The Giver - An Intense Film About The Effects Of Accepting The Good And Bad Things Memories Of Life
Based on Lois Lowry’s book, this highly anticipated film tells the story of a perfect world where everyone is happy. When Jonas is 12 years old, he’s chosen to be the community’s Receiver of Memories where he learns about pain, sadness, war and all the unhappy truths of the “real” world. He quickly realizes that his community is fake and faces difficult choices about his own life and his future. KIDS FIRST! Film Critic Willie J comments, “This film is really quite an achievement. To bring such a loved and popular book, with tons of deep ideas and themes, and execute as wonderfully as Director Philip Noyce and company do, is great.” Samantha A adds, “This movie is very captivating. I had my eyes glued to the screen the whole time, not wanting to miss a second of the story.”
Willie J., KIDS FIRST! Film Critic, age 15
Full of pretense, theories on life and enough ideas to cause you to rethink your own ideas, The Giver is an intense film about the effects of accepting the good
and bad things memories of life.
Being a huge Meryl Streep fan (Chief Elder), I was very excited to see her performance and, I was not disappointed. Jeff Bridges’ (The Giver) performance gives this film a veteran presence that adds to the wisdom their characters possess. As for Brenton Thwaites (Jonas) and Odeya Rush (Fiona), their performances show great promise for their careers. Their youth and lack of experience add a sense of naïveté to their characters that beautifully contradicts with the characters played by both Streep and Bridges.
I find the script a bit pretentious but necessarily so. The premise itself is very complex but suitable for the subject matter. What could have 90 minutes of melodrama turns into brilliant and intelligent conversations thanks to the skills of the ensemble. I give an Oscar nod for both Meryl Streep and Jeff Bridges.
There is a scene towards the end of the film where The Giver and Chief Elder debate on the pros and cons of memories and allowing people to make decisions. That is one of the very best acted scenes I’ve seen this year. The dialogue is so poetic that we’re drawn into the fantasy instead of repulsed by its theatrical nature.
My favorite part of the film, second to Meryl’s performance, is the beautiful cinematography by Ross Emery. Mr. Emery and Editor Barry Alexander Brown really come together wonderfully to create awesome moments of visual storytelling. The mixture of black and white with color, and the short shots of real life events give this film a certain vivacity the book is unable to give.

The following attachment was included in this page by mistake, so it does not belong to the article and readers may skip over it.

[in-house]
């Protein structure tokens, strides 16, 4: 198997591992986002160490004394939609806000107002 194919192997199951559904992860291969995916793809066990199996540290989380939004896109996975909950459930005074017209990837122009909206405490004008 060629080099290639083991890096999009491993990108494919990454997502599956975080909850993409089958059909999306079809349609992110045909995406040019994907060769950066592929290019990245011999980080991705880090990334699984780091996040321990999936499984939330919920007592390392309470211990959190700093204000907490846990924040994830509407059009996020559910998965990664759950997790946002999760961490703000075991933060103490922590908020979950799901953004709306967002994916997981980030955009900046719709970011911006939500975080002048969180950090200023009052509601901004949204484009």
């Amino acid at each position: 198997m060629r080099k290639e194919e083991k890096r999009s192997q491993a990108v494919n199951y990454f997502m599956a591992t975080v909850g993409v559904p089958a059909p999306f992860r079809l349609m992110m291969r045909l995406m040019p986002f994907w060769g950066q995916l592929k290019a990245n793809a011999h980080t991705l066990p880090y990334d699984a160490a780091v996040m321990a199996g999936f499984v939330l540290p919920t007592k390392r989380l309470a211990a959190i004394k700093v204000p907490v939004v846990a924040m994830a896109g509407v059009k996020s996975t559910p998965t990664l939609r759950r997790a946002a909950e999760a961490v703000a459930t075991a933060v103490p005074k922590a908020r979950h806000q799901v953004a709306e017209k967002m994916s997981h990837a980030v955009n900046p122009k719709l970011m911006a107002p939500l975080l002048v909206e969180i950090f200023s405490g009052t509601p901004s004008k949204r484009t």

This film is really quite an achievement. To bring such a loved and popular book, with tons of deep ideas and themes, and execute as wonderfully as Director Philip Noyce and company do, is great. I give this film 4 out of 5 stars and really hope you see it. It opens theatrically on August 15. Due to the mature themes and ideas, I recommend this film for ages 14 to 18.
By Samantha Alexander, KIDS FIRST! Film Critic, age 11
The Giver is based the book by Louis Lowry. It tells the story of what seems like a perfect community where there is no pain or suffering – a simple, secluded world where there are no differences and no choices. A young boy named Jonas is selected to become the receiver of memories and he learns from an elderly man about the pain and suffrage, from the outside world, that has been kept from everyone. Jonas soon figures out that his whole life has been a lie and tries to change the way his secluded community is governed.
This movie is very captivating. I had my eyes glued to the screen the whole time, not wanting to miss a second of the story. I was so excited to see this movie because The Giver is one of my favorite books and I think the movie is just as good, although a bit different.
Like most movies that are based on books, there are some big parts of the storyline that the movie misses that I feel would have helped people who hadn’t read the book understand the story better. Although at certain points in the movie it doesn’t matter that parts are missed, because the missed parts are replaced with something equally as great. Then sometimes, the missed parts aren’t replaced and it takes the movie in a whole other direction. That’s why even if you read the book some parts in the movie will be a total surprise. I enjoyed watching the movie and seeing which parts of the book are included and what surprises are added by the movie’s producers.
The actors and actresses in this film are fantastic. Brenton Twaites (Jonas) was born for this role. I really like how bold and brave his character is throughout the whole movie. Meryl Streep fits the role of the chief elder perfectly. Odeya Rush is great as Fiona. I love the fact that she stands with Jonas through thick and thin. Lastly is Jeff Bridges who plays the role of The Giver, he is phenomenal. His character isn’t very outspoken but has a strong on-screen presence and he says a lot just using body language and facial expressions. He has true acting talent.
I rate this movie 5 out of 5 stars because of its great acting, a great story line and definitely worth seeing in theaters with a best friend. I recommend it for 10 to 13-year-olds because the storyline is a bit mature and I don’t think kids under age 10 would understand the story.